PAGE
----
As for what else the future holds? Rumor has it there is a potential third book, several television shows and, of course, product launches all in the works. But no matter how hectic his schedule, Berkus keeps his beautiful family a top priority. “Los Angeles was not right for us as a family,” he explains of the decision to move his family back East. “After three years of our life in Los Angeles, we just realized that the spontaneity and the energy of New York was something that we as a family couldn’t live without, that Jeremiah and I couldn’t live without, and it was also something that we wanted to instill in our children, that sense of discovery, of seeing something new every day, of meeting someone new every day, discovering a different food.”
“The funny thing is, I’ve been coming here for years,” he says of the Hamptons. “I’d like to think I was a terrific annual house guest for Marjorie Gubelmann or Katie Lee, or any of our friends out here,” Berkus says of the friends and clients he would often visit in years past. “But now that we’re a family, and we’re here, I think the main thing is the connection to nature all season. We love Montauk obviously in the summer. We love Ditch Witch. We love Umbrella Beach. We love Brown Swamp. We love Gosman’s Market, and the dock. We love the beaches on the bay side of Montauk as well—but we love it here in the winter. We were here last winter a lot, and there’s just something really fun about how quiet it is. We go hiking and on bike rides—and make snowmen outside in the yard. We light fires. For us, we didn’t buy it as a summer place—we bought it as a place where our kids could be free.”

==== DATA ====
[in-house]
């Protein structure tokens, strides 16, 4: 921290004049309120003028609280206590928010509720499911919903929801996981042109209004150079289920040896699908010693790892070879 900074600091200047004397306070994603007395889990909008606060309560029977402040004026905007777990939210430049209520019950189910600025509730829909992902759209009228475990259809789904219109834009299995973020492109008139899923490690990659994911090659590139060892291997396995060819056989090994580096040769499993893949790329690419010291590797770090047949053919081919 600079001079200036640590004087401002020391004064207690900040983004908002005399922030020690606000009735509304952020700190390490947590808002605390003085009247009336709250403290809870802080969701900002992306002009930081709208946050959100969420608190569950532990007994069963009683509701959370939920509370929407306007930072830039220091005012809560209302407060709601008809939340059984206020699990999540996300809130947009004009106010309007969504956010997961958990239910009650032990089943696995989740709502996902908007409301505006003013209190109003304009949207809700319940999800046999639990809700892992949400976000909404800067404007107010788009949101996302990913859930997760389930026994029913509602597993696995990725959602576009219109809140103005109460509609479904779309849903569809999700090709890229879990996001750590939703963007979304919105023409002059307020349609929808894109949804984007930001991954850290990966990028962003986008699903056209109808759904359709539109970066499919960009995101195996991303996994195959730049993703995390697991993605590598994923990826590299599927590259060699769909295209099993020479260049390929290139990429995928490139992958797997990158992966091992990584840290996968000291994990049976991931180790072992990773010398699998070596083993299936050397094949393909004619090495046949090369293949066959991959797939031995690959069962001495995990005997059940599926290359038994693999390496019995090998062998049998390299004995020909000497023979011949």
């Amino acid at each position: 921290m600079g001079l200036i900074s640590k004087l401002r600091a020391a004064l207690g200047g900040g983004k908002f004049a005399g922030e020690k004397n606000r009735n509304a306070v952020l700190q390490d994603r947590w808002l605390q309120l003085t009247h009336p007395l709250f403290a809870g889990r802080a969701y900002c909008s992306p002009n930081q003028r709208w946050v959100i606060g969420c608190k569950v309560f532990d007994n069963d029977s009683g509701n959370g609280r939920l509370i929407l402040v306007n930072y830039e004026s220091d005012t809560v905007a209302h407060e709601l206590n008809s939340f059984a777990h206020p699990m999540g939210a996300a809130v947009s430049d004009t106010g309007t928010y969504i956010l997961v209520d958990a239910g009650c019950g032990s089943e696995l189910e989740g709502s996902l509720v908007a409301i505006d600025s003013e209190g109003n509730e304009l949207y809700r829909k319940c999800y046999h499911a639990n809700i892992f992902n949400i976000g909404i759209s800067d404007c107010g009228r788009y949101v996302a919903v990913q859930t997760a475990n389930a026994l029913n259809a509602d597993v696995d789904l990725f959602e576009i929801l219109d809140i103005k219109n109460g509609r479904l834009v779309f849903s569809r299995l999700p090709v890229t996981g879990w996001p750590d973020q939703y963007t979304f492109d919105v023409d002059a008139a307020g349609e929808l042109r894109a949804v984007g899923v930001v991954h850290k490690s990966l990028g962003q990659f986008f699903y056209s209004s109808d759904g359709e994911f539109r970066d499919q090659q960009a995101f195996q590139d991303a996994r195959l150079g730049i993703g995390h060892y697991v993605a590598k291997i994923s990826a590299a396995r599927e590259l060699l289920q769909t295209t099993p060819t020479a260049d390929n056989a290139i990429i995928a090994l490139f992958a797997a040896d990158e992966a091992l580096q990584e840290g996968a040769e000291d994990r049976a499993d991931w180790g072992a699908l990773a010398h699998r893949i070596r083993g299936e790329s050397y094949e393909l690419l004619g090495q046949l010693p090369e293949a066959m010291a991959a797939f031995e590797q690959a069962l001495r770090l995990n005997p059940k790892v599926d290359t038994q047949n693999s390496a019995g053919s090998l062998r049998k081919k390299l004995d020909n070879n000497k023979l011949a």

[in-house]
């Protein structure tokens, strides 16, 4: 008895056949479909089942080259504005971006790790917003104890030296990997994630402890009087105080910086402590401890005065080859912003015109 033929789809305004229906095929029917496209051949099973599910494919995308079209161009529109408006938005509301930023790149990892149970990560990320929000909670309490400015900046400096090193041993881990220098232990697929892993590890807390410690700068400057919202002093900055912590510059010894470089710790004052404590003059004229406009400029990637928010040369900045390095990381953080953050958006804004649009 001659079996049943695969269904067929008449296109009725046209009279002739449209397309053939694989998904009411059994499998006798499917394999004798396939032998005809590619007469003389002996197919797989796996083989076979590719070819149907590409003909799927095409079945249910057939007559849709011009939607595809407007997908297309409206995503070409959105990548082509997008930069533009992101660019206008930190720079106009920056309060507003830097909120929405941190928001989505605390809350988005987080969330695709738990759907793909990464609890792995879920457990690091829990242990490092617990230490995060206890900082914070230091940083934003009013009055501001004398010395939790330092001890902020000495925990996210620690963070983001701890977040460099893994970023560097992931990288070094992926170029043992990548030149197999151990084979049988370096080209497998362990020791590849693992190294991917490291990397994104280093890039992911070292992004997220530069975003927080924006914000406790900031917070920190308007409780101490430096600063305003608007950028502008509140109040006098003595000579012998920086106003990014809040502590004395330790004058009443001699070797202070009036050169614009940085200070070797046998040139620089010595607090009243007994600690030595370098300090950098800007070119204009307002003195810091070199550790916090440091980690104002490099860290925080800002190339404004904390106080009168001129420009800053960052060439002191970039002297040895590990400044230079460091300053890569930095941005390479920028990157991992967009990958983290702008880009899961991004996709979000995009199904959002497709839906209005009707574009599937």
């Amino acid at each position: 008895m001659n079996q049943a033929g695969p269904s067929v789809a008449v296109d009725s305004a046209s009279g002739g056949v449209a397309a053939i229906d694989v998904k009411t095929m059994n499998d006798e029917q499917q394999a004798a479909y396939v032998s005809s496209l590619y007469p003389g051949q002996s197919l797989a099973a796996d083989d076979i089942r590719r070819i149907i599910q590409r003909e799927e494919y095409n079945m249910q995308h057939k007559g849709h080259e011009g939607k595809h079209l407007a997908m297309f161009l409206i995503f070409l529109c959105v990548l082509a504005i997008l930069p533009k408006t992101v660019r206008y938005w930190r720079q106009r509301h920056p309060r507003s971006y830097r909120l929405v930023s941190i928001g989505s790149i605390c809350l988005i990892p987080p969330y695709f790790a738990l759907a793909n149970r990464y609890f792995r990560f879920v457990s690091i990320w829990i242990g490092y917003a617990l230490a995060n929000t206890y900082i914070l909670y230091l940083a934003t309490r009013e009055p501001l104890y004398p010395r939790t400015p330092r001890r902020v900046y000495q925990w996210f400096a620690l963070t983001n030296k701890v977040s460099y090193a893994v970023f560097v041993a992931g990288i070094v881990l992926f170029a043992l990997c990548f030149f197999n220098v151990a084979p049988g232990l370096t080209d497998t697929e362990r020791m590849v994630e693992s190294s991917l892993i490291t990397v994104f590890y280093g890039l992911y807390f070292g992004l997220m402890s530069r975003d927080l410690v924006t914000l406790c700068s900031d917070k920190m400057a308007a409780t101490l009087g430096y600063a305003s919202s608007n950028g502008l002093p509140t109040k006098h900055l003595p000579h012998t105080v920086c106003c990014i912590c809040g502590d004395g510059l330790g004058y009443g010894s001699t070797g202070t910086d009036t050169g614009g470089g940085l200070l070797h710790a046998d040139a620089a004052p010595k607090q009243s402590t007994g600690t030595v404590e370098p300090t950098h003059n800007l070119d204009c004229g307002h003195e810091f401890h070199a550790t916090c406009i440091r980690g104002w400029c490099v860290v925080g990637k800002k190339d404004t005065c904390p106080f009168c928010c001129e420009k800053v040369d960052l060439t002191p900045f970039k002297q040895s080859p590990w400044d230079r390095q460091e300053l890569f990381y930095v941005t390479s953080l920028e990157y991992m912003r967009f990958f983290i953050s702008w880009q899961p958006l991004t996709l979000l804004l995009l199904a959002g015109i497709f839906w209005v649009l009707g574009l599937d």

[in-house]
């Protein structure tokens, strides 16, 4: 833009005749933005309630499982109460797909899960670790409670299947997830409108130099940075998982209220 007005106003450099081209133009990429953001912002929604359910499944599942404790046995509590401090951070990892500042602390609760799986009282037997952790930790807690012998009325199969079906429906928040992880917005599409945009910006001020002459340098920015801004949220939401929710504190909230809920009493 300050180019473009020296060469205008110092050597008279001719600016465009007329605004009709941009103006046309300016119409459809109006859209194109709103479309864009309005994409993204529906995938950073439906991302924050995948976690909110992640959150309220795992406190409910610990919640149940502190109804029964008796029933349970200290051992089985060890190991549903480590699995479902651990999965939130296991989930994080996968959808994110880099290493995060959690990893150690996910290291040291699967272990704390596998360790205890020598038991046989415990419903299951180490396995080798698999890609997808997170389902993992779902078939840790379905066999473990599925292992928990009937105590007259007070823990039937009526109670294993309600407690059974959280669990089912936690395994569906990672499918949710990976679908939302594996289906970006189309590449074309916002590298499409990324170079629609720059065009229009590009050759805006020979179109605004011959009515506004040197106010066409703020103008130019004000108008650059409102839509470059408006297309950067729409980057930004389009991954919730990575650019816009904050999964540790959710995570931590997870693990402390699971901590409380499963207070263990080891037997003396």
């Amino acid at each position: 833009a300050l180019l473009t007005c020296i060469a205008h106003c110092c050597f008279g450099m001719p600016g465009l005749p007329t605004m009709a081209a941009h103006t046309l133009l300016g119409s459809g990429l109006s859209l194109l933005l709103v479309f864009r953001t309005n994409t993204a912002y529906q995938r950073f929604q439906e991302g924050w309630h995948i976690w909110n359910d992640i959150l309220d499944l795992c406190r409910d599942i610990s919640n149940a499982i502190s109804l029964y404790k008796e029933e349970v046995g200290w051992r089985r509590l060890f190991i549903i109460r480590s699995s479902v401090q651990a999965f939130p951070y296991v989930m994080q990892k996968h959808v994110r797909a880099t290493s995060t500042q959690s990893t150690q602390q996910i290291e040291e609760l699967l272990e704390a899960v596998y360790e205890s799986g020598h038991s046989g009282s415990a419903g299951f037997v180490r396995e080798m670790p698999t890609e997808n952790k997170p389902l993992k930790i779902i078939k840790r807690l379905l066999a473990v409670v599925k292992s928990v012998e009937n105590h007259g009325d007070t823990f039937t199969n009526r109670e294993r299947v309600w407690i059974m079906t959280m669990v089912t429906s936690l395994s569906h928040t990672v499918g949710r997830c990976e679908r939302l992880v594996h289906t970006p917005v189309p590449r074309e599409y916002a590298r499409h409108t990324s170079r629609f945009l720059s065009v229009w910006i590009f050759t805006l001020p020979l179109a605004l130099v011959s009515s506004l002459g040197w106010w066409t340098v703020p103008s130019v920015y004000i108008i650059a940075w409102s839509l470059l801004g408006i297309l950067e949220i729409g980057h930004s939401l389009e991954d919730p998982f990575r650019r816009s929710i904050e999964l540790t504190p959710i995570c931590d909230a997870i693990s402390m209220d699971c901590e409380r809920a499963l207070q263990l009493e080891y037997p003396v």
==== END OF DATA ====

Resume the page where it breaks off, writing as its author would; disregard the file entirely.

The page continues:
Photography by: Melanie Acevedo